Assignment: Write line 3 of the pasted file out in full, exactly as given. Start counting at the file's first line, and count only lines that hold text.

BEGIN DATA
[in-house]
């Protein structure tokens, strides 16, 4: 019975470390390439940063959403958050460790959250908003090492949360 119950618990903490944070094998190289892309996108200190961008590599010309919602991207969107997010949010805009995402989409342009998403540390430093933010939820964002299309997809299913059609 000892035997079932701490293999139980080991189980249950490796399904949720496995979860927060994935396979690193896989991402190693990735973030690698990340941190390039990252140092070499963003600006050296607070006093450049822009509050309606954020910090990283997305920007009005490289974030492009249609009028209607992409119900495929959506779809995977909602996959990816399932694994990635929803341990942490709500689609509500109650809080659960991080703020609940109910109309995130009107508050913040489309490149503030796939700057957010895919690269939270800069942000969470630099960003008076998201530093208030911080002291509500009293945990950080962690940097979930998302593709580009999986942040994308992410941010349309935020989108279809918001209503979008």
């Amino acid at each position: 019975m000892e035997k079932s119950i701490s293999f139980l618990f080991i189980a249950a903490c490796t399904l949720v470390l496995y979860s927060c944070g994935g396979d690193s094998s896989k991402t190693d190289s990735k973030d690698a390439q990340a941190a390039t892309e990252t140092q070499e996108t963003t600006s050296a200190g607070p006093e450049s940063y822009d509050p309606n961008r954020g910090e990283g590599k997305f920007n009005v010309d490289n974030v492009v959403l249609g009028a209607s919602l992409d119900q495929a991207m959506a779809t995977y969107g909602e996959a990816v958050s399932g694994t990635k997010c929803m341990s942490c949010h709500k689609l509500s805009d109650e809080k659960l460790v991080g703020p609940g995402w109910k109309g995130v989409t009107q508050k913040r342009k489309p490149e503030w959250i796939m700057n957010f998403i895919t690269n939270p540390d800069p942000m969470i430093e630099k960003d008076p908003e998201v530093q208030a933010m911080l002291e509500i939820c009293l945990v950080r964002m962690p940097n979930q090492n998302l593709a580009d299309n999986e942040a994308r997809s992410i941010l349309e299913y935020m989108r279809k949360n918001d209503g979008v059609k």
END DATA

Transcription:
């Amino acid at each position: 019975m000892e035997k079932s119950i701490s293999f139980l618990f080991i189980a249950a903490c490796t399904l949720v470390l496995y979860s927060c944070g994935g396979d690193s094998s896989k991402t190693d190289s990735k973030d690698a390439q990340a941190a390039t892309e990252t140092q070499e996108t963003t600006s050296a200190g607070p006093e450049s940063y822009d509050p309606n961008r954020g910090e990283g590599k997305f920007n009005v010309d490289n974030v492009v959403l249609g009028a209607s919602l992409d119900q495929a991207m959506a779809t995977y969107g909602e996959a990816v958050s399932g694994t990635k997010c929803m341990s942490c949010h709500k689609l509500s805009d109650e809080k659960l460790v991080g703020p609940g995402w109910k109309g995130v989409t009107q508050k913040r342009k489309p490149e503030w959250i796939m700057n957010f998403i895919t690269n939270p540390d800069p942000m969470i430093e630099k960003d008076p908003e998201v530093q208030a933010m911080l002291e509500i939820c009293l945990v950080r964002m962690p940097n979930q090492n998302l593709a580009d299309n999986e942040a994308r997809s992410i941010l349309e299913y935020m989108r279809k949360n918001d209503g979008v059609k």